POSTREL: I talk in The Future and Its Enemies about, for example, the evolution of savings and loans and lending, and the ways in which regulations that assumed a static marketplace and static economic conditions led to a brittle institutional arrangement that then ultimately led to the kinds of catastrophic bail-outs that we had in the 80s in that industry. That high-level approach foreclosed the option of small-scale evolution and decreed a single model for the entire industry -- and then subsidized it in a way that insulated people against taking very large risks. Then, as you know, it all blew up.

UBIQUITY: Your book continues to sell very well. Does that mean your ideas are clearly understood? Or do you find people missing the point?

POSTREL: There's a mixture. Interestingly, I think that many of the people who most understand and best receive my ideas are people who are not professional intellectuals, because they're less dedicated to thinking in received categories. They're more open-minded. They're more willing just to read the book and see what's in the book as opposed to looking for what their prejudices say must be in the book. I've had a tremendous response and a very interesting one, from all kinds of people. This has got to be the only book that's been endorsed enthusiastically by both Jeb Bush and Johnny Rotten, who as far as I can tell, do both understand it and yet could not be more different from each other in terms of the usual cultural categories.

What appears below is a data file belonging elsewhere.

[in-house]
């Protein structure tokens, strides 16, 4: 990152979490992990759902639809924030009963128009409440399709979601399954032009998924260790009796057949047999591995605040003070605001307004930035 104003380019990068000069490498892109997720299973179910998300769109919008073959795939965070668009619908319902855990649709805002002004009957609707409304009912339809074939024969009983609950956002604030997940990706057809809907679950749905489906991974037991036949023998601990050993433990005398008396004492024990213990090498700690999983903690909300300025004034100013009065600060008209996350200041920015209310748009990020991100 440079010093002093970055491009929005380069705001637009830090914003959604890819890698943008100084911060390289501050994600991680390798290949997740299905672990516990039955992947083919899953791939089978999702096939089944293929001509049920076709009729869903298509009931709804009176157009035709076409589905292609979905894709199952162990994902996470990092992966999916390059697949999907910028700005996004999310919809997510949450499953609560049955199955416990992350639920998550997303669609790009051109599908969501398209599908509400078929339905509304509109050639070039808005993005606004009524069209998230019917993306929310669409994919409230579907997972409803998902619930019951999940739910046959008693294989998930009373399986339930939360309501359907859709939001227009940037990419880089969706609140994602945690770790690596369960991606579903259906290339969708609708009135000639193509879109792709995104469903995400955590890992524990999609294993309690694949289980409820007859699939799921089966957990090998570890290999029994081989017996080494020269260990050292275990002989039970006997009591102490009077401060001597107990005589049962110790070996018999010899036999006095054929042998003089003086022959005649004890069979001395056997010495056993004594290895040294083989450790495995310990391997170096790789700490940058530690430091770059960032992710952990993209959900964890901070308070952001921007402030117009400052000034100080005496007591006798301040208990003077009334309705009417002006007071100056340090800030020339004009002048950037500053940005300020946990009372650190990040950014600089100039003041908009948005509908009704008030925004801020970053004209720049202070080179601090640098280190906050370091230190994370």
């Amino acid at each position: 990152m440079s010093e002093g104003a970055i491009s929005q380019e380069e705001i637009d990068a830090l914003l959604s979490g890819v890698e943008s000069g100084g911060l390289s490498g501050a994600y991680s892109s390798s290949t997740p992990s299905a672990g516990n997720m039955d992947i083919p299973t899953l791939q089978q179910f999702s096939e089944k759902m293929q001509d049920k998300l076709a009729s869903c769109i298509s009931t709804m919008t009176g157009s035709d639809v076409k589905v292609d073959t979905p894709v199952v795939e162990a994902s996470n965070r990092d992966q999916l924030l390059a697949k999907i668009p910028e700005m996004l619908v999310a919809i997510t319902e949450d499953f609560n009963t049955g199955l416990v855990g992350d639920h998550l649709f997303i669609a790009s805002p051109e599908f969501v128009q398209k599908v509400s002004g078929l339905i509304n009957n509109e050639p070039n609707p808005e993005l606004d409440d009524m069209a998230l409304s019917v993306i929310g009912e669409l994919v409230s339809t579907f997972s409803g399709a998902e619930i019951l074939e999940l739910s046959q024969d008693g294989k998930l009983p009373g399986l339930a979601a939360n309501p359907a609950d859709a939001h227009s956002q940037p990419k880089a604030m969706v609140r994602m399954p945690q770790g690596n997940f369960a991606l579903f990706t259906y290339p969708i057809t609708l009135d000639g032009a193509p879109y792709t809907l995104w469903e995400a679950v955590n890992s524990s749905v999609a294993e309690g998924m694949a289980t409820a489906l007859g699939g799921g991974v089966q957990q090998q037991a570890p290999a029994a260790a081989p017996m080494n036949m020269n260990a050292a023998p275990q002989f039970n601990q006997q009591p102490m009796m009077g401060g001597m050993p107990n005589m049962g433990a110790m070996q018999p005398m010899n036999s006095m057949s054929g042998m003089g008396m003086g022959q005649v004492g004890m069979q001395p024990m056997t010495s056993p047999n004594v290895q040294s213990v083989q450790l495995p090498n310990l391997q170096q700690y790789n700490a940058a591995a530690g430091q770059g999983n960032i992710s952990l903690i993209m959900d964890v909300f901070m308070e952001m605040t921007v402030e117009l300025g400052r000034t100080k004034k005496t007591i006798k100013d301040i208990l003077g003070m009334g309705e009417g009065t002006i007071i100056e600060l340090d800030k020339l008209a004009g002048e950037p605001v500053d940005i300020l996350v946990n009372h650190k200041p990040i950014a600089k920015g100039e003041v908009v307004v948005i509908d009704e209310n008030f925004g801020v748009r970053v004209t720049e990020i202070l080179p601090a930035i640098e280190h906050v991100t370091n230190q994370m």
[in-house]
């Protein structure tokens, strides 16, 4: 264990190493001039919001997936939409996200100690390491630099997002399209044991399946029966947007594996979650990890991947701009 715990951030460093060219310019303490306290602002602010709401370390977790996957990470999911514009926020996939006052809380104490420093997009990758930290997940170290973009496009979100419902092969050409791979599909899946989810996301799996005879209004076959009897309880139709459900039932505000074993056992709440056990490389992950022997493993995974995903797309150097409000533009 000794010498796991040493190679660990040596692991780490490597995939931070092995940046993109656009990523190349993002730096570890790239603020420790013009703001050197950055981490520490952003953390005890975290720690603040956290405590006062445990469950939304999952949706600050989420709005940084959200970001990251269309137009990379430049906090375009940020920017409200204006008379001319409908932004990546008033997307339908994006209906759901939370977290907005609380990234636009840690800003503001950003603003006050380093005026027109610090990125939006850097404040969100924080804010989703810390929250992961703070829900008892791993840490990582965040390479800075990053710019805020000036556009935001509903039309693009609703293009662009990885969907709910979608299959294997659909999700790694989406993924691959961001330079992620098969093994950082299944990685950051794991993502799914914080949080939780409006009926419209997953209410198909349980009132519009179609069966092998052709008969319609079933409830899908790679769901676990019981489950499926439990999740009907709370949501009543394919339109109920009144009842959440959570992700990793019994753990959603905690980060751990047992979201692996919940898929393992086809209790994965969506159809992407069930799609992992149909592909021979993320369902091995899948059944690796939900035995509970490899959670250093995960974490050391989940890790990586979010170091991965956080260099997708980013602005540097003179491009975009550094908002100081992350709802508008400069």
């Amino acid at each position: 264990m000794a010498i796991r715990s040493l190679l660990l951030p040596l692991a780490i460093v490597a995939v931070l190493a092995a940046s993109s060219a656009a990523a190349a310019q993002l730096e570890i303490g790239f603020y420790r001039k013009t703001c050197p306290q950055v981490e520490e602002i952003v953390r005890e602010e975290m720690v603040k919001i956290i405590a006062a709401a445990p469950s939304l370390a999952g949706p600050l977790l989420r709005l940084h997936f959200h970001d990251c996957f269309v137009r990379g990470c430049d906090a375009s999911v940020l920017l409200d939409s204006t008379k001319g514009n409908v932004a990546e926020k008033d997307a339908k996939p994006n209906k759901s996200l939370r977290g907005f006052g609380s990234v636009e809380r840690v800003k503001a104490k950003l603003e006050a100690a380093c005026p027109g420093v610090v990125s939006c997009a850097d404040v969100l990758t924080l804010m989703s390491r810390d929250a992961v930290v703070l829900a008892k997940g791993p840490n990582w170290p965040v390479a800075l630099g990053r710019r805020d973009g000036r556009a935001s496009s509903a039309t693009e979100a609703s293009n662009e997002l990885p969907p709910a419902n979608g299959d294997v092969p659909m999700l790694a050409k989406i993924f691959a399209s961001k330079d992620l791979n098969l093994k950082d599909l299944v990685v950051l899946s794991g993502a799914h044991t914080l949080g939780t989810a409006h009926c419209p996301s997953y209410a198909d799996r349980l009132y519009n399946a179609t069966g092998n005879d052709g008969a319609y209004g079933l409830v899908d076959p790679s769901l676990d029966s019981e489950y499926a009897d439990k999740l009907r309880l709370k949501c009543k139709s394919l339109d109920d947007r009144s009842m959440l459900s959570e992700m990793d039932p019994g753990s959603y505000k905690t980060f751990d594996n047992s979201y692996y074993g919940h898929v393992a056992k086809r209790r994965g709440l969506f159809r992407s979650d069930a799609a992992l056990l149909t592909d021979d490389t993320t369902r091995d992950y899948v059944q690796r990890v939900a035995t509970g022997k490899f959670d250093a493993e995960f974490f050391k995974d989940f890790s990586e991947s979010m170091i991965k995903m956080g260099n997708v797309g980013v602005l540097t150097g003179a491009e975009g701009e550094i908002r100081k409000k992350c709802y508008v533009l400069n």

UBIQUITY: What are the most common misunderstandings?

POSTREL: Probably the two most common misunderstandings are, one, is that it's simply a book about technology and a "pro-technology" book. I think that that's because we're in this moment where technology is very front-and-center in people's minds. Yes, The Future and Its Enemies is partly about technology, but it's really about how civilizations learn. And it draws examples from pretty much every aspect of human endeavor. Then the other misunderstanding is to think that I'm just for change of whatever sort. That's just not the case. I am for a dynamic process of learning through trial and error, experimentation and feedback. Not every change is a good one, but we don't know in advance which ones are good and which are not, and that's why it's important to allow people to innovate and experiment, which, to repeat my earlier point, you want to do on a small scale, in part because you want to be able to correct errors as they come up, and not as they become socially catastrophic.